Nukes 2017 was a Korean kinda year, mostly because of the ‘BBC Dad’ interview of Associate Professor Robert E. Kelly, an expert on North Korea, a resident of South Korea, and a little bit because nuclear war kept threatening to erupt there (though the two Koreas are having their first public talk about peace in a long time).  The memory of having children of the Professor’s children’s age is sufficiently fresh for me that the clip is one of the few things that makes me laugh out loud, over and over.  It got better as it was revealed over time that the Professor was sporting jeans below his suit jacket and tie and would have looked even more ridiculous if he had got up, and it was enhanced by the wonderful mess generated by commenters  mistakenly assuming the Professor’s wife was a maid.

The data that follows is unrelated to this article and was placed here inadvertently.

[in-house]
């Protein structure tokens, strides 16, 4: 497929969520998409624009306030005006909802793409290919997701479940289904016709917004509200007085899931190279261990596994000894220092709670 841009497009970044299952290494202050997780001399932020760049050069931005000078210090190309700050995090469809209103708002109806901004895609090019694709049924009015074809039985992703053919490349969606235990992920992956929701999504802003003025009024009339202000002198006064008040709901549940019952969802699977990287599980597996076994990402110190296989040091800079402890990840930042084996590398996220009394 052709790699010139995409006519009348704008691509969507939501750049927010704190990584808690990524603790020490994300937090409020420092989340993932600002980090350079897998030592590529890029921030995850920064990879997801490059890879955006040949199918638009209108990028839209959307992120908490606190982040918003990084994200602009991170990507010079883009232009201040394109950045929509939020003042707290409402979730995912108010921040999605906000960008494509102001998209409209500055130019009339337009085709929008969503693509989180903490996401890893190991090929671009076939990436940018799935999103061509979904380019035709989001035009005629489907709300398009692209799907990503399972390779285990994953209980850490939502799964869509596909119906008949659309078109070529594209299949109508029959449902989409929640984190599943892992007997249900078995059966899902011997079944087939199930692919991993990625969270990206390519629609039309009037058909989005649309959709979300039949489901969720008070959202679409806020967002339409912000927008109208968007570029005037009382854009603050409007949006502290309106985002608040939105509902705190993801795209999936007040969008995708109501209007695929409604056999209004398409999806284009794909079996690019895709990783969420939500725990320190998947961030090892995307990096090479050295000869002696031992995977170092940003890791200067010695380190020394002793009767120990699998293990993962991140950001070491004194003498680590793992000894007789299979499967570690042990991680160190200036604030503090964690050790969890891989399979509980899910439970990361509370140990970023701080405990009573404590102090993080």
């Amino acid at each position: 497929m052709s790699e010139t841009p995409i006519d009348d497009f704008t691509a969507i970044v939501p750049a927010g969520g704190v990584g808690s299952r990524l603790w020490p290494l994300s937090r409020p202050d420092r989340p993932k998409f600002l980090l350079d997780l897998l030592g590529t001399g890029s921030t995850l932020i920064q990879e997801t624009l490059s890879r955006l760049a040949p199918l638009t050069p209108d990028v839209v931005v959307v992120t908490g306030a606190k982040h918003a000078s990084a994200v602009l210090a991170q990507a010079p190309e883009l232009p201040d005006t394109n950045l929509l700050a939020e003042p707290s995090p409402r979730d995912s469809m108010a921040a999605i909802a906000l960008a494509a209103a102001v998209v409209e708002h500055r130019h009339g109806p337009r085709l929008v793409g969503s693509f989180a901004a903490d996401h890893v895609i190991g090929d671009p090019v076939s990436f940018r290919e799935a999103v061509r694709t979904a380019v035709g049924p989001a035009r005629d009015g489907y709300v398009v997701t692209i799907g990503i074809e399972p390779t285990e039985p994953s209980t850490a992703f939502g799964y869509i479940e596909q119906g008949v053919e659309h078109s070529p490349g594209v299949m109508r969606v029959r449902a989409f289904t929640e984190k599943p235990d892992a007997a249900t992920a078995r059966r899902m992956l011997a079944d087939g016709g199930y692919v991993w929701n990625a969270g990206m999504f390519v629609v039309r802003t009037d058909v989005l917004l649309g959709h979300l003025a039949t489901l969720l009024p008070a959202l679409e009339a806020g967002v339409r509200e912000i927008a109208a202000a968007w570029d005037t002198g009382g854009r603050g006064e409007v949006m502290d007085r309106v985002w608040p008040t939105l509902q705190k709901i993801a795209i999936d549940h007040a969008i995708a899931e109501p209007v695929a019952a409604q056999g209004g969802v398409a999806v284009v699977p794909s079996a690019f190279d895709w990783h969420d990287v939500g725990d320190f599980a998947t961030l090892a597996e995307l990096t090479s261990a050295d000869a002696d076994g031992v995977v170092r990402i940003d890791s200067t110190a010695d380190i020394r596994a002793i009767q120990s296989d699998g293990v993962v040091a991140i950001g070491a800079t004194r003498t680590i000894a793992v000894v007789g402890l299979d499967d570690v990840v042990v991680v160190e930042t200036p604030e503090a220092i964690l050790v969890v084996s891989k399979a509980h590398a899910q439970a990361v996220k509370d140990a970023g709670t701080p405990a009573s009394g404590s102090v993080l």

Of course there was a serious undercurrent to this impeccable vaudeville which made it funnier.  Or rather there was a serious undercurrent (possible nuclear annihilation) to the vaudeville of two leaders with bad hair to which the story was ancillary.  Trump tweeted ‘I told Rex Tillerson, our wonderful Secretary of State, that he is wasting his time trying to negotiate with Little Rocket Man.’  Little Rocket Man infuriatingly let off a new nuclear weapon each time Trump advised that he was prepared to ‘totally destroy North Korea’ (e.g. in an address to the United Nations), with ‘fire and fury and, frankly, power like the world has never seen’.  Given that North Korea might very well kill and injure 9 million people in Tokyo and Seoul very promptly upon being attacked (compare Hiroshima and Nagasaki’s about 200,000), Trump’s talk was hopefully absurd, but I doubt the Japanese thought it was very funny. Seoul is just 55 km from the border and there are batteries and batteries of conventional weapons pointed at it just over the border such that Pyongyang has an unusually profound non-nuclear deterrent to nuclear attack.